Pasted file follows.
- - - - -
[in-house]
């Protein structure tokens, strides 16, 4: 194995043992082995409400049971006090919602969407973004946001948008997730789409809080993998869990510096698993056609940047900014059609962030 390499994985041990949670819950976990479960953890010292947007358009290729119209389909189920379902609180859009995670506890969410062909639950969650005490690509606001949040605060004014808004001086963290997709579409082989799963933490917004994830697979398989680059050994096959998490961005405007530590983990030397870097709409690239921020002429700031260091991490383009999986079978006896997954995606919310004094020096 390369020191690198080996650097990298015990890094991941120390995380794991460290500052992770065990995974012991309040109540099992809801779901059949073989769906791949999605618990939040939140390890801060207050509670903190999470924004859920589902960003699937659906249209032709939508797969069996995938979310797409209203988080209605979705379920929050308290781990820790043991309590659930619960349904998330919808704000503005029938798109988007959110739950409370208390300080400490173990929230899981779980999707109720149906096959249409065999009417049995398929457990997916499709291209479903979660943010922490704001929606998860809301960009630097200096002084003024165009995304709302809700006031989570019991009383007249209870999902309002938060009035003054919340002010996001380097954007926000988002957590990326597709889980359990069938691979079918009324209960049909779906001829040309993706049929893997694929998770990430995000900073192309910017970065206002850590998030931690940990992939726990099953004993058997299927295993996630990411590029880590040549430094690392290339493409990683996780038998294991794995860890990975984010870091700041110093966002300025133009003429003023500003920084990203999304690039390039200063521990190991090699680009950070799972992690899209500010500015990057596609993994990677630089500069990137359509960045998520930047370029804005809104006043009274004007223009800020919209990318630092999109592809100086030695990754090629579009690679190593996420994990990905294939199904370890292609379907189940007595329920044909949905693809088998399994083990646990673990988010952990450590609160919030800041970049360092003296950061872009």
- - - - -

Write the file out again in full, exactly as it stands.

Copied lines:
[in-house]
């Protein structure tokens, strides 16, 4: 194995043992082995409400049971006090919602969407973004946001948008997730789409809080993998869990510096698993056609940047900014059609962030 390499994985041990949670819950976990479960953890010292947007358009290729119209389909189920379902609180859009995670506890969410062909639950969650005490690509606001949040605060004014808004001086963290997709579409082989799963933490917004994830697979398989680059050994096959998490961005405007530590983990030397870097709409690239921020002429700031260091991490383009999986079978006896997954995606919310004094020096 390369020191690198080996650097990298015990890094991941120390995380794991460290500052992770065990995974012991309040109540099992809801779901059949073989769906791949999605618990939040939140390890801060207050509670903190999470924004859920589902960003699937659906249209032709939508797969069996995938979310797409209203988080209605979705379920929050308290781990820790043991309590659930619960349904998330919808704000503005029938798109988007959110739950409370208390300080400490173990929230899981779980999707109720149906096959249409065999009417049995398929457990997916499709291209479903979660943010922490704001929606998860809301960009630097200096002084003024165009995304709302809700006031989570019991009383007249209870999902309002938060009035003054919340002010996001380097954007926000988002957590990326597709889980359990069938691979079918009324209960049909779906001829040309993706049929893997694929998770990430995000900073192309910017970065206002850590998030931690940990992939726990099953004993058997299927295993996630990411590029880590040549430094690392290339493409990683996780038998294991794995860890990975984010870091700041110093966002300025133009003429003023500003920084990203999304690039390039200063521990190991090699680009950070799972992690899209500010500015990057596609993994990677630089500069990137359509960045998520930047370029804005809104006043009274004007223009800020919209990318630092999109592809100086030695990754090629579009690679190593996420994990990905294939199904370890292609379907189940007595329920044909949905693809088998399994083990646990673990988010952990450590609160919030800041970049360092003296950061872009």